Although Ms. #504 wears a pale yellow beach towel rather than a gown and goes bare-legged rather than clad in black stockings, she certainly appears to be from the same series as the voluptuous belles from the preceding three weeks. Not only does she display the same sharp bisque and similar modeling, behind her is also a little attached container in green precolored bisque, again molded to resemble a wicker basket. Clad in an oversized bathing cap and a skimpy swimsuit, this bathing beauty is 5.5 inches tall and is marked underneath with an incised "5193" and freehand "34" in orange.
As the Victorian era passed into the Edwardian and Roaring Twenties, a market developed for bisque and china bawdy novelties and figurines of women in revealing outfits. Although now most of these figurines seem more coy and cute than ribald and risque, in their time they symbolized the casting off of the perceived restraints of the Victorian era.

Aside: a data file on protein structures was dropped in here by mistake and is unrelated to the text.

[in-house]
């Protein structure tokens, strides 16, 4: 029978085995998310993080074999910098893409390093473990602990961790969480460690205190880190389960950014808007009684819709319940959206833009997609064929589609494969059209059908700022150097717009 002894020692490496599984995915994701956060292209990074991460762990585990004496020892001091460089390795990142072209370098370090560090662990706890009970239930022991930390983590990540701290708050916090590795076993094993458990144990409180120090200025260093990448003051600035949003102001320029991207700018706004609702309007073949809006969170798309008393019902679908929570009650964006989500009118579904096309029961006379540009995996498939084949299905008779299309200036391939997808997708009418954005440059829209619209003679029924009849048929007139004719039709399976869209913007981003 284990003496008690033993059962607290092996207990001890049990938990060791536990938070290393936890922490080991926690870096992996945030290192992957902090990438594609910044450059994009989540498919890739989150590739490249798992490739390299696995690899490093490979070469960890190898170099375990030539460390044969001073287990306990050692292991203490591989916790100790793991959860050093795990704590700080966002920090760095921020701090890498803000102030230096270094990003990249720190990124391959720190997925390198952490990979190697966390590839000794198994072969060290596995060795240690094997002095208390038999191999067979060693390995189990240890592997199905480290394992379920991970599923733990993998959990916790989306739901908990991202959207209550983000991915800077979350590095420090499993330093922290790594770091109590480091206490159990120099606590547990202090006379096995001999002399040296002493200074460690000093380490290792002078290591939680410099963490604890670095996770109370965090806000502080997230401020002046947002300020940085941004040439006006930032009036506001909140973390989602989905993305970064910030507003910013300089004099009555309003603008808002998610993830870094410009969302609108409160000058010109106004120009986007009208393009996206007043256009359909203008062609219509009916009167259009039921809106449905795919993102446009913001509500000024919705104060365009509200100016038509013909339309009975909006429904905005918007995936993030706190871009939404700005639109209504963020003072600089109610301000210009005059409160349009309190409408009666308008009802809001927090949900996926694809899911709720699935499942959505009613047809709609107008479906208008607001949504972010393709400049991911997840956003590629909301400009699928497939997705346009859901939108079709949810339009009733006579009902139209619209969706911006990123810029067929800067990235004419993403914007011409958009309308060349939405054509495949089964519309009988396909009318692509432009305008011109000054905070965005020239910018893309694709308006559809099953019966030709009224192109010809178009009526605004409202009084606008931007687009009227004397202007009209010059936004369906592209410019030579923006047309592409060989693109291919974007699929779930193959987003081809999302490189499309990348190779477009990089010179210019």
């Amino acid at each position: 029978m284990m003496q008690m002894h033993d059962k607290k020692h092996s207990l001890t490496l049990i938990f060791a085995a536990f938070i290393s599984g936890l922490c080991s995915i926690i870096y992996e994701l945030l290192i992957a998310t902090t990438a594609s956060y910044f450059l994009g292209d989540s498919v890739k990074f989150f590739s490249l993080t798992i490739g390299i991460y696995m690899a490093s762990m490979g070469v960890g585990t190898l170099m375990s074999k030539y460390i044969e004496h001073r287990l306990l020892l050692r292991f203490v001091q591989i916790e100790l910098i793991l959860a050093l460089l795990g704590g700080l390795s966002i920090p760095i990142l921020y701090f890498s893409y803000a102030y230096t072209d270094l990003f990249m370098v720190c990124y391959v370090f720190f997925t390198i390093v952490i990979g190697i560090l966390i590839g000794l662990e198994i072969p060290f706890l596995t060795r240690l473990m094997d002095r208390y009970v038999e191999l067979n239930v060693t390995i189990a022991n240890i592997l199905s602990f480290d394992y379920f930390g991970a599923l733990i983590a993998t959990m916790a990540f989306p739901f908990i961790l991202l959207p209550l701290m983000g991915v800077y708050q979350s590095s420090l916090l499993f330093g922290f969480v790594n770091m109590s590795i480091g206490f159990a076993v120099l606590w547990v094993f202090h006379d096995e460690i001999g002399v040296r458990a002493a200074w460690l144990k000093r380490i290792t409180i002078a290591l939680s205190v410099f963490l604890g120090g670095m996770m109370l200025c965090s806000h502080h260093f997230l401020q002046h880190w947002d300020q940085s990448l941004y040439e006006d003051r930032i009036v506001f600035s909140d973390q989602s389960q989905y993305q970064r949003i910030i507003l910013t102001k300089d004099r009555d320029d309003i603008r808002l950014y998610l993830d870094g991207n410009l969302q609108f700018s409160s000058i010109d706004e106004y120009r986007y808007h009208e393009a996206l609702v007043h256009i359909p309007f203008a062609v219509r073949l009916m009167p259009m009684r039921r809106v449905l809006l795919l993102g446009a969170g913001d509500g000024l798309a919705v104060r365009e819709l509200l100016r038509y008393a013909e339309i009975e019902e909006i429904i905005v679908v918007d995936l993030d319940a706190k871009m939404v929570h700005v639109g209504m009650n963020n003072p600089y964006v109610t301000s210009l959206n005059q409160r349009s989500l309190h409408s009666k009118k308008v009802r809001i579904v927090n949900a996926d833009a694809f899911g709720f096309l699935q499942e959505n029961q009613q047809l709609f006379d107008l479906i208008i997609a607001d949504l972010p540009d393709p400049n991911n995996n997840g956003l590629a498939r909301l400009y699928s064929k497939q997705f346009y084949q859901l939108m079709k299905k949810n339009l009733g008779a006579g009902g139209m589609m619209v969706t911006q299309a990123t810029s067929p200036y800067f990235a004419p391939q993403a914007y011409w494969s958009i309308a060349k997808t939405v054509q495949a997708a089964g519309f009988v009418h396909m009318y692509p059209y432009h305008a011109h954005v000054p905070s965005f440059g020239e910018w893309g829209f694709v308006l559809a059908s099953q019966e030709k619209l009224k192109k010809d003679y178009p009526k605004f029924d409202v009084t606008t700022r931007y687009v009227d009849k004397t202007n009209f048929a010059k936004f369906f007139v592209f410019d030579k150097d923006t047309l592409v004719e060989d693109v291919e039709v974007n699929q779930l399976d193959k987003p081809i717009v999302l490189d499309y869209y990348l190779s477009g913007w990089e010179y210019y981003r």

These little lovelies included bathing beauties, who came clad in swimsuits of real lace or in stylish painted beach wear, as well as mermaids, harem ladies, and nudies, who were meant to wear nothing more than an engaging smile. Also produced were flippers, innocent appearing figurines who reveal a bawdy secret when flipped over, and squirters, figurines that were meant to squirt water out of an appropriate orifice.
Most were manufactured in Germany from the late 1800s through the 1930s, often showing remarkable artistry and imagination, with Japan entering the market during World War I.